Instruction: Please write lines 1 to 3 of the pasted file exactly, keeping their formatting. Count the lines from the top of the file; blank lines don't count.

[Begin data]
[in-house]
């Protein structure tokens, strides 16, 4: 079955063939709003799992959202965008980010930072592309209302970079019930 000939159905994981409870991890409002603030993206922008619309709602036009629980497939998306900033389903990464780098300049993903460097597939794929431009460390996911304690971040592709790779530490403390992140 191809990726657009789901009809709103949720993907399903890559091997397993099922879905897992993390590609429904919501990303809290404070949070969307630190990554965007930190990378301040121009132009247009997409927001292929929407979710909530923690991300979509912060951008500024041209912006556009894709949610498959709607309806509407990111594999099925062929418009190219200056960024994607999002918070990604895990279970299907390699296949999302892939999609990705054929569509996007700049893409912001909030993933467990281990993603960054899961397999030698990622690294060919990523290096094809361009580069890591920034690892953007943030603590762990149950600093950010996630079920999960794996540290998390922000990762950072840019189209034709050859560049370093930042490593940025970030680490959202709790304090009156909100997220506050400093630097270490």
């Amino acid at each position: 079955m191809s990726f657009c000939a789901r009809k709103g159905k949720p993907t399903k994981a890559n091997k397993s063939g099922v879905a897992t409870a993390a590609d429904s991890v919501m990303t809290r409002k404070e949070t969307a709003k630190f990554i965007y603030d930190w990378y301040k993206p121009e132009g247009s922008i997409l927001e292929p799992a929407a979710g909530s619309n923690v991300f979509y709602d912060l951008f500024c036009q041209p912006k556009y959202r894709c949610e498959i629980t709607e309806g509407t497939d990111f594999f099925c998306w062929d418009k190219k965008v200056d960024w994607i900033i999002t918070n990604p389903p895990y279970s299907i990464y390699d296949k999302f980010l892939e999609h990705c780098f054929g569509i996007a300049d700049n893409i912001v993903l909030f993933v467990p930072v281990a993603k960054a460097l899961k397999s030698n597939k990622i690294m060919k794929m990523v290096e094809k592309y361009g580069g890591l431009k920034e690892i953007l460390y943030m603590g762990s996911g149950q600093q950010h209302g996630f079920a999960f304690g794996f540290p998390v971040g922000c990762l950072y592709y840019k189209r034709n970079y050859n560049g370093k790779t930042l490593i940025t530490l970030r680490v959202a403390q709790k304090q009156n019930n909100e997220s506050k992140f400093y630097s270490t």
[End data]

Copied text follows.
[in-house]
């Protein structure tokens, strides 16, 4: 079955063939709003799992959202965008980010930072592309209302970079019930 000939159905994981409870991890409002603030993206922008619309709602036009629980497939998306900033389903990464780098300049993903460097597939794929431009460390996911304690971040592709790779530490403390992140 191809990726657009789901009809709103949720993907399903890559091997397993099922879905897992993390590609429904919501990303809290404070949070969307630190990554965007930190990378301040121009132009247009997409927001292929929407979710909530923690991300979509912060951008500024041209912006556009894709949610498959709607309806509407990111594999099925062929418009190219200056960024994607999002918070990604895990279970299907390699296949999302892939999609990705054929569509996007700049893409912001909030993933467990281990993603960054899961397999030698990622690294060919990523290096094809361009580069890591920034690892953007943030603590762990149950600093950010996630079920999960794996540290998390922000990762950072840019189209034709050859560049370093930042490593940025970030680490959202709790304090009156909100997220506050400093630097270490």
């Amino acid at each position: 079955m191809s990726f657009c000939a789901r009809k709103g159905k949720p993907t399903k994981a890559n091997k397993s063939g099922v879905a897992t409870a993390a590609d429904s991890v919501m990303t809290r409002k404070e949070t969307a709003k630190f990554i965007y603030d930190w990378y301040k993206p121009e132009g247009s922008i997409l927001e292929p799992a929407a979710g909530s619309n923690v991300f979509y709602d912060l951008f500024c036009q041209p912006k556009y959202r894709c949610e498959i629980t709607e309806g509407t497939d990111f594999f099925c998306w062929d418009k190219k965008v200056d960024w994607i900033i999002t918070n990604p389903p895990y279970s299907i990464y390699d296949k999302f980010l892939e999609h990705c780098f054929g569509i996007a300049d700049n893409i912001v993903l909030f993933v467990p930072v281990a993603k960054a460097l899961k397999s030698n597939k990622i690294m060919k794929m990523v290096e094809k592309y361009g580069g890591l431009k920034e690892i953007l460390y943030m603590g762990s996911g149950q600093q950010h209302g996630f079920a999960f304690g794996f540290p998390v971040g922000c990762l950072y592709y840019k189209r034709n970079y050859n560049g370093k790779t930042l490593i940025t530490l970030r680490v959202a403390q709790k304090q009156n019930n909100e997220s506050k992140f400093y630097s270490t």